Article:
So would they go after captains again this April? Two players who have been linked to the Patriots as possible early picks in this year’s draft ‘ UCLA’s Akeem Ayers and Ohio State’s Cameron Heyward ‘ were captains on their teams last season, with Ayers netting the honors as a junior. Ayers said it was a ‘point of pride’ for him to become a team captain as a junior in 2010, and said he took the job seriously.
‘We had a pretty young team, but at the same time, it just showed how my teammates looked up to me,’ he said of last year’s UCLA team. ‘It made me want to work harder and be a better player for my teammates. I know that if I play well and do the right things it will make people around me better. I just took a lot of pride in that, being a captain as a junior.
‘I started off as more of a lead-by-example player, because I believe that no one is going to follow someone who is not doing the right thing,’ Ayers continued, ‘Running your sprints hard, being on time, hitting the weight room hard, younger guys ‘ freshmen, sophomores ‘ see you doing that, it’ll make it that much easier for them to want to follow my lead and try and tell them to do something. So it’s lead by example, and then, later on, when you become that vocal leader, guys will just follow your lead.’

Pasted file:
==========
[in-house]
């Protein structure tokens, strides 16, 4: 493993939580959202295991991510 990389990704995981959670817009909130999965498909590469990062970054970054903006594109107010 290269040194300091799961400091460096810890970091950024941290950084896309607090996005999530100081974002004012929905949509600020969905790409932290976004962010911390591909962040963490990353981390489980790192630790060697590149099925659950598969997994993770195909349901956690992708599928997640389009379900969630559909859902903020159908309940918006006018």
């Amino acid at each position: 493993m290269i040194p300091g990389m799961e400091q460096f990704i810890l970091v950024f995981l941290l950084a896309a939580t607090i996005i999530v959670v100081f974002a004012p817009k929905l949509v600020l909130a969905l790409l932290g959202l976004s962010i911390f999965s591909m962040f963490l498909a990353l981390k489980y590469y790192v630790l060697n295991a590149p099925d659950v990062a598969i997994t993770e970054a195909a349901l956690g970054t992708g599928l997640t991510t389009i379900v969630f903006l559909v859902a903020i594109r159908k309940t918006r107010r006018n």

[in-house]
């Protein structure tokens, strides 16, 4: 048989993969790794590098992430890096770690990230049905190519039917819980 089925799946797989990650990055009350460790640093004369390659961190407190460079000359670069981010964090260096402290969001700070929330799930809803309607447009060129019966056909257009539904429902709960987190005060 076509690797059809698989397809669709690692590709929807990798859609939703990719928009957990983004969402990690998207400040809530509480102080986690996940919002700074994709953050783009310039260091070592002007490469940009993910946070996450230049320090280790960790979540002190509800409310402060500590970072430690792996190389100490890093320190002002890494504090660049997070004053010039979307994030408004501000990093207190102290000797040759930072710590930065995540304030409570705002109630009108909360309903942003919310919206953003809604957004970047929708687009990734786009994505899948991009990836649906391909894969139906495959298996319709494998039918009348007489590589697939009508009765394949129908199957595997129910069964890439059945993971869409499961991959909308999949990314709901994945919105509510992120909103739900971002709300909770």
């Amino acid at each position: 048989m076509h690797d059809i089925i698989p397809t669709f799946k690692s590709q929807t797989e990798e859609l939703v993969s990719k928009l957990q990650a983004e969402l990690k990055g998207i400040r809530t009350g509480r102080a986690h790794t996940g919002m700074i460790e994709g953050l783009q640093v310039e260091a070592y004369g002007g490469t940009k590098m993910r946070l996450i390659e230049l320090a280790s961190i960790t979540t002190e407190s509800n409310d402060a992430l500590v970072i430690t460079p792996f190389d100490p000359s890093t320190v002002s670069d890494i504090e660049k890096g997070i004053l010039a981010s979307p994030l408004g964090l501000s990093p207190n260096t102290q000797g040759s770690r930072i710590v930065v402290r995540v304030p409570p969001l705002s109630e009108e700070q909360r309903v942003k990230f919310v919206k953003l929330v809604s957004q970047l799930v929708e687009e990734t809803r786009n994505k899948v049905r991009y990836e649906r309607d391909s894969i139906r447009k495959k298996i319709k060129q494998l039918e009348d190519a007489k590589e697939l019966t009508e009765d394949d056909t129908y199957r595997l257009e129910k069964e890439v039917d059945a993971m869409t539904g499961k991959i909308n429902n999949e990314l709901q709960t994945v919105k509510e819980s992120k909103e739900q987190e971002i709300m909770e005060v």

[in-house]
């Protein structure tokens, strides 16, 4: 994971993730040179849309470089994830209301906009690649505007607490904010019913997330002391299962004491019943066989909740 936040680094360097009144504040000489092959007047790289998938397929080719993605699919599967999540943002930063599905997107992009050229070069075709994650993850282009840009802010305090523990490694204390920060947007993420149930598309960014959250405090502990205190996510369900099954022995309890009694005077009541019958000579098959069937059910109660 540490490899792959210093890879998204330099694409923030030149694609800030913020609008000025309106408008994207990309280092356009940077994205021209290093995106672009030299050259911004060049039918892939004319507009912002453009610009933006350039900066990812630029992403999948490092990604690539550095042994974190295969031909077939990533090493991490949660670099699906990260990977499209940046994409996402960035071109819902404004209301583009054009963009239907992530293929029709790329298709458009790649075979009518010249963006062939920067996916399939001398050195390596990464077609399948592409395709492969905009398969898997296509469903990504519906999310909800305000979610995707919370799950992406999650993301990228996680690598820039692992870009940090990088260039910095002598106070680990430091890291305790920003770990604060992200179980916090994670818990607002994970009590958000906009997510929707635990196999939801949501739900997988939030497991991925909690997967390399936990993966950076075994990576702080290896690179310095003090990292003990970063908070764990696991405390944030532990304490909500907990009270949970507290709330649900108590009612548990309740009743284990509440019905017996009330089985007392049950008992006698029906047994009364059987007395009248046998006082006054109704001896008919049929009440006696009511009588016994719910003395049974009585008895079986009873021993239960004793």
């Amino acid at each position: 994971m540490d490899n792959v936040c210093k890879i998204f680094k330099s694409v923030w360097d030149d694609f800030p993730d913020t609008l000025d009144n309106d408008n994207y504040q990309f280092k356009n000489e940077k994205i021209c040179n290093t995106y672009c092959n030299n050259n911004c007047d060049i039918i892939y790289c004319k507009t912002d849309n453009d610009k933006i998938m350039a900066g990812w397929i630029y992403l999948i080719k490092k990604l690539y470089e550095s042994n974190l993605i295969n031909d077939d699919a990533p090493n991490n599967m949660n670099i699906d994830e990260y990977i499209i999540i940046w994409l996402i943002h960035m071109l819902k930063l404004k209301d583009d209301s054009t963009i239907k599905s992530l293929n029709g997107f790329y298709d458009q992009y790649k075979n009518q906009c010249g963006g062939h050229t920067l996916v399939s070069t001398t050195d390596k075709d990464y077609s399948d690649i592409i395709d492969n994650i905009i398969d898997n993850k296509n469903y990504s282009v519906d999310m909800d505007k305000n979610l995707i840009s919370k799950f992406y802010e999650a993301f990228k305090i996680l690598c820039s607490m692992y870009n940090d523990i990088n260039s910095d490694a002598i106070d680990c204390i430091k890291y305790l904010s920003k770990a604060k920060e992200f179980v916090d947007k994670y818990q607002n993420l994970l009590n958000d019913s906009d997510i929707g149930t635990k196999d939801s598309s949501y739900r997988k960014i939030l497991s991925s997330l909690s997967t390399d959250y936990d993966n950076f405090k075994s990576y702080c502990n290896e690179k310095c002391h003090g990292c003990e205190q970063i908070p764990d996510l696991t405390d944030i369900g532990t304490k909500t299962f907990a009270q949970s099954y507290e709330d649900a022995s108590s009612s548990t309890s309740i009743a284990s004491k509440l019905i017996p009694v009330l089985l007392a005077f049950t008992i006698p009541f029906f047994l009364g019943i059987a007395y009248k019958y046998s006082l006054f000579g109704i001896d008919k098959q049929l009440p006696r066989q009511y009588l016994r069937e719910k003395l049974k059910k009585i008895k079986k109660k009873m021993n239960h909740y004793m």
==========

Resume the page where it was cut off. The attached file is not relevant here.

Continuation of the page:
As for Heyward, it was important for him to be named a captain as well, and sounded like he preferred to be more of a vocal leader ‘ fellow Buckeye Brian Rolle described him as a “screamer” when it came to practice last year at Ohio State. But Heyward also mixes in some of Ayers’ lead-by-example approach as well.
‘I’m hoping I have a little bit of pressure behind me because I want to perform well,’ Heyward said. ‘I wouldn’t have it any other way. If guys are expecting a lot out of me, so be it, because I’m a guy that’s going to produce and give it all I got.’
|03.08.11 at 9:55 pm ET|
In the most exhaustive offseason feature on Patriots running back Danny Woodhead that’s been written thus far, the young running back tells the Omaha World-Herald that his first season in New England was a “whirlwind,” and added that it was a “crazy” year.
Woodhead, a Nebraska native who was signed by the Patriots on Sept. 18, said there wasn’t one defining moment for him that highlighted a remarkable run from Jets’ castoff to New England running back.
‘Just have the opportunity to play football for my job,” he told writer Alex Helmbrecht. “To me, there are a lot of different things and moments that are great to be part of. It’s awesome to be able to do that and you just have to take advantage of that. I’m confident in what I can do but I don’t think I’m arrogant. I have the abilities and anyone who plays in the NFL has to think that way.”